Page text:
Hi, all. This is my first post to this forum so if I get something wrong, please forgive me. I'm hoping this is the right section in which to post my issue.
A little bit about me. I received my pedorthics training (105 hours) through the Robert M. Palmer Institute of Biomechanics about 4 years ago. For the past 4 years I have been employed by Dr. Kevin Hearon, a chiropractor here in Boise Idaho. Dr. Hearon is an extremities practitioner, and his protocols were incorporated into a post-graduate educational curriculum for chiropractors, and they are certified as "CCEPs" (Certified Chiropractic Extremities Practitioner) through the Council on Extremities Adjusting. Long story short, I feel that I have received an abundance of knowledge through the practice of pedorthics and by working closely with Dr. Hearon.
Now, here's the issue we have been dealing with, I hope that some of the great minds here can help. A male patient came to us complaining of bilateral shin pain that is atypical. I say "atypical" because his symptoms do not correlate with medial tibial stress syndrome (shin splints). He had seen two other doctors. One diagnosed him with posterior tibial tendonitis and put both his legs in casts for 6 weeks. After the casts came off he felt the same. The second doc told him that he had post tib tendon dysfunction, and told him that he'd have to "live with it."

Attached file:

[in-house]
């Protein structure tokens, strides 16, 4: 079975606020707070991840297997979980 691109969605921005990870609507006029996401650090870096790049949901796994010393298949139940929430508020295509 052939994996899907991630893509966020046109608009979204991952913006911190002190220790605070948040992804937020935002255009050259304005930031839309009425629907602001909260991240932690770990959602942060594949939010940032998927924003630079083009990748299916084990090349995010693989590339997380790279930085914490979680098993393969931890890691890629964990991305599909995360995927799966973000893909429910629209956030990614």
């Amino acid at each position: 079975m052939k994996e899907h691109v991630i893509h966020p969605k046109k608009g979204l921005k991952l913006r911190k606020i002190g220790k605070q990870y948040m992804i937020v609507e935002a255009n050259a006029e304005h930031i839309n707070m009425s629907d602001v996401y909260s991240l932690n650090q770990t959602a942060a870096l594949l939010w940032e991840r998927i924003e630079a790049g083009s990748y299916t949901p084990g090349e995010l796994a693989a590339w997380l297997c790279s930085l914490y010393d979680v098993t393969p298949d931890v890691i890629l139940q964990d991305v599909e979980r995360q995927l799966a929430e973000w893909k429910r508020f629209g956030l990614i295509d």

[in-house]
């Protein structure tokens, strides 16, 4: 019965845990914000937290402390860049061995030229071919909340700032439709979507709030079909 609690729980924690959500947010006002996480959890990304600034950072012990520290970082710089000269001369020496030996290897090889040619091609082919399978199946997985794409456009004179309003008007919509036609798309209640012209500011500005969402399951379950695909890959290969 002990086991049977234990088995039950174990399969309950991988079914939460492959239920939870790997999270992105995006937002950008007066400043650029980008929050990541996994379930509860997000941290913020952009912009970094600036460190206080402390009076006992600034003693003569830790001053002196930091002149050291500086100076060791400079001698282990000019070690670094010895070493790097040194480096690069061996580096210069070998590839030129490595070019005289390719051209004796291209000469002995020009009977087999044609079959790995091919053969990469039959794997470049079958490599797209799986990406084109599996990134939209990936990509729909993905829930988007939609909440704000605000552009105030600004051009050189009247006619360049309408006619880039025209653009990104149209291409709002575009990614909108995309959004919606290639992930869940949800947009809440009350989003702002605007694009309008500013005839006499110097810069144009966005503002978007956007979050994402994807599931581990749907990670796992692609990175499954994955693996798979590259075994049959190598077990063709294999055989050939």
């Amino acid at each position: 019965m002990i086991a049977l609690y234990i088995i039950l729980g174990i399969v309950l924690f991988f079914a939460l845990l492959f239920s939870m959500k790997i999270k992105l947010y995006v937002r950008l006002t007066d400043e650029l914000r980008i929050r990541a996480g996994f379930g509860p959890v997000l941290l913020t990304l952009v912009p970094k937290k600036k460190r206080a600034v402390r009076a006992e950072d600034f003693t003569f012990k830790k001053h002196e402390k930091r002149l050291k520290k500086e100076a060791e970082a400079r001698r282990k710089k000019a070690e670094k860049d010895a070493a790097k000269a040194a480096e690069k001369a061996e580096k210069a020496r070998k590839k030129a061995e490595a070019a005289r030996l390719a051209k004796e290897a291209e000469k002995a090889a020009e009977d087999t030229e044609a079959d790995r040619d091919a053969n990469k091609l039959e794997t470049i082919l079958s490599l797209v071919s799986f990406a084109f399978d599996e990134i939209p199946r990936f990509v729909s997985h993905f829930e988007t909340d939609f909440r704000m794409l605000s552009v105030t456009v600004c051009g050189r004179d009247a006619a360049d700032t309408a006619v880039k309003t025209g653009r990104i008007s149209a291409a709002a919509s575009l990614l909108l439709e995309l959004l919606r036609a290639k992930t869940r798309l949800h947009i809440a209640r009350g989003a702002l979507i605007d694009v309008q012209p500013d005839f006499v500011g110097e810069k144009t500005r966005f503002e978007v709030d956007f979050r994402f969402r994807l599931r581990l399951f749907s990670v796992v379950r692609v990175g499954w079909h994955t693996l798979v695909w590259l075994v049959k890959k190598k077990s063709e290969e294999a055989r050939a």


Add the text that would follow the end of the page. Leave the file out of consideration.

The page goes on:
Well, the first thing that we did was to make a pair of biomechanical orthotics for him, and told him to ice it, take it easy, and gave him the usual advice for adaptation to his orthotics. But yet, while the orthotics helped a little, he is still complaining of this pain. So then we moved him to a form of electronic stimulation called "ARP" (Accelerated Recovery Performance - http://arpwave.com
) to see if that would help. We've been doing that once a day for the past 15 days. Results are confusing at best - sometimes it looks like he's improving, other times he's back to where he was, or worse.
Now, everything that I see
points to post tib tendon dysfunction. However, he defies they typical ortho tests. ROM is fine, he can stand on his toes and hold it just fine. In short, his PTT is strong. Inflammation is not visibly apparent, and icing doesn't seem to help anyway.
So I am personally at a loss to figure out what's going on with this guy. I'm hoping for some good feedback from you folks. Have you ever had a case like this, or have you ever seen a situation like this? What has worked for you?
Beau B. Avery